Feds make first arrest related to BP oil spill
A BP engineer intentionally deleted more than 300 text messages indicating the amount of oil flowing into the Gulf of Mexico was much greater than what the company later reported—and that BP's efforts to control the spill were failing—the U.S. Justice Department alleged today in bringing its first criminal charges related to the deadly explosion of the Deepwater Horizon rig. Kurt Mix was arrested today and charged with two counts of obstruction of justice for allegedly destroying evidence sought by federal authorities. The charges come a day before a federal judge in New Orleans is slated to consider a motion granting preliminary approval of a $7.8 billion civil settlement between BP and a committee of plaintiffs in a civil case—and more than two years after the oil rig exploded on April 20, 2010, killing 11 and triggering the worst offshore oil spill in U.S. history. Criminal penalties could be levied against BP and its partners in the operation based in part on estimates of the amount of oil that spilled from the Macondo well. In an emailed statement to The Associated Press, BP declined to comment on the case, but says it is cooperating with the Justice Department and other investigations into the oil spill. Mix, 50, of Katy, Texas, was scheduled to appear in federal court in Houston this afternoon. If convicted, he faces up to 20 years in prison and a fine of up to $250,000 on each count. Read the full story here.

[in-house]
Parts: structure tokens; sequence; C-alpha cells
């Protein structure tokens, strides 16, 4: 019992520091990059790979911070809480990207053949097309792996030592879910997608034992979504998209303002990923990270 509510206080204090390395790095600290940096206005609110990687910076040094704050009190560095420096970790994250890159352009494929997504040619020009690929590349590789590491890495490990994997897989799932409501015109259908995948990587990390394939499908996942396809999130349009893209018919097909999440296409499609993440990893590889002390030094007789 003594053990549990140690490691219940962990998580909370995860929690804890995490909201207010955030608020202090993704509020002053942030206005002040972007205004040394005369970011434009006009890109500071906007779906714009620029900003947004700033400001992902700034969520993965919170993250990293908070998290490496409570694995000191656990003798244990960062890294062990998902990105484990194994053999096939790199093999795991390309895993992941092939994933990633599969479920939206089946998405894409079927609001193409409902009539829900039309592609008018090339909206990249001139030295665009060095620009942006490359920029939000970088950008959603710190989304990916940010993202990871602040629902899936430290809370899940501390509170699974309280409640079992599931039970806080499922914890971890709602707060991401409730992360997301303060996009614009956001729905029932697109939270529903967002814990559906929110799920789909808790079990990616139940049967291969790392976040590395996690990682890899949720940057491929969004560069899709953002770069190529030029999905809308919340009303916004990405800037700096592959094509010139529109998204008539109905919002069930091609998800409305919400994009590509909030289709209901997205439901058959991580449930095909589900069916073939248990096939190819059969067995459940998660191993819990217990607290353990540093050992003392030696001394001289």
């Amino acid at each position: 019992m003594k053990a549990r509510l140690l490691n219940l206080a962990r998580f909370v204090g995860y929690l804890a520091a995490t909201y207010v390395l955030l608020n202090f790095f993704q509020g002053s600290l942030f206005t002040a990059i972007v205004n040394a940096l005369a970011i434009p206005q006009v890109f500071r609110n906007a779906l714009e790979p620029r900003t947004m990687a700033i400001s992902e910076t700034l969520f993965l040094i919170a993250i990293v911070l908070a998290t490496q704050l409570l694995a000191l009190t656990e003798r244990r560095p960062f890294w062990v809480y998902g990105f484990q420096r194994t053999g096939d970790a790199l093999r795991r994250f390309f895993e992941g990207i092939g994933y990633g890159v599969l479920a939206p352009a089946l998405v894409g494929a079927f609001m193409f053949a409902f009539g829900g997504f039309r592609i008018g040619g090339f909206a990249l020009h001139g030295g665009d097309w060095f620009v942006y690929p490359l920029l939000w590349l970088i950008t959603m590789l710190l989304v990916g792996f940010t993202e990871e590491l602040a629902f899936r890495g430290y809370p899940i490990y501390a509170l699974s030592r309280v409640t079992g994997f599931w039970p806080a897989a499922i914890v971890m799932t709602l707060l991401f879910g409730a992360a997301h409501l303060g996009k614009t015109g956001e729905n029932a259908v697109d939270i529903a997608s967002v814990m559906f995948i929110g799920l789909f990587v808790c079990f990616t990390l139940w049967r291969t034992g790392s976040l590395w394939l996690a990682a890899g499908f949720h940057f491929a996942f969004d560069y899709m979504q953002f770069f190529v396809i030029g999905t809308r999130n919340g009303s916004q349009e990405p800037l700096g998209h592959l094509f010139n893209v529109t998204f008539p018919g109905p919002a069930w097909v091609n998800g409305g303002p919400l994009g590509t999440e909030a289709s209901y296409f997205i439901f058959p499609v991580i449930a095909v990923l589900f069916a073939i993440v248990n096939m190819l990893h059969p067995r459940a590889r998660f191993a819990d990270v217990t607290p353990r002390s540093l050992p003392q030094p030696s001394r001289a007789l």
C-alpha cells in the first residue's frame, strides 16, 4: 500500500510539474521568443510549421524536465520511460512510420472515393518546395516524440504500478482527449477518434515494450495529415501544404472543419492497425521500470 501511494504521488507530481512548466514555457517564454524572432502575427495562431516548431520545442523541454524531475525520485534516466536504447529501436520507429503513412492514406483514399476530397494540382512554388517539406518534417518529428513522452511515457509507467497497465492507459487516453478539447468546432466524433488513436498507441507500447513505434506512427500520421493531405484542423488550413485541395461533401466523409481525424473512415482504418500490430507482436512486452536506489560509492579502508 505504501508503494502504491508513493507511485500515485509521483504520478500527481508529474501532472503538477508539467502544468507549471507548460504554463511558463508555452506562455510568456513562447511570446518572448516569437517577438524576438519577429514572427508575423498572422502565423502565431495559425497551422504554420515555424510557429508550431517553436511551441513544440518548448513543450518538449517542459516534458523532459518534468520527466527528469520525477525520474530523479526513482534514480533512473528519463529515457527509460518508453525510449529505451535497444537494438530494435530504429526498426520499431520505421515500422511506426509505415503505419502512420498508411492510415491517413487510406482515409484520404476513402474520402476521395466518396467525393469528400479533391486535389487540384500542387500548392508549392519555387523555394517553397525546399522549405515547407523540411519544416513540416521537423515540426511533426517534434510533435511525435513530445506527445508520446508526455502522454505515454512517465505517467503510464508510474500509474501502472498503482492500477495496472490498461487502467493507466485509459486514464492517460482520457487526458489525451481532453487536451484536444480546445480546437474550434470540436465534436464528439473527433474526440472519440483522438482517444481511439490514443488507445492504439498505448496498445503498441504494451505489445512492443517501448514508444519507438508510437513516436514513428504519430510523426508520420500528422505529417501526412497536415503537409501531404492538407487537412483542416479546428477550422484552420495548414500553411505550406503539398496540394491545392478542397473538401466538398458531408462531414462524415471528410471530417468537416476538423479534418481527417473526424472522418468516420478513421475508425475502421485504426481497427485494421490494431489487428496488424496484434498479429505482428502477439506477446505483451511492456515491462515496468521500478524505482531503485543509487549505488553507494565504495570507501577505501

comments powered by Disqus
'Daily Report' Week in Review: Council rejects 'fairness ordinance,' Heck introduces new DPW proposal, Roper's hearing further postponed and much, much more
Jamie S. Simpson
Feds’ new LNG export plan benefits Cheniere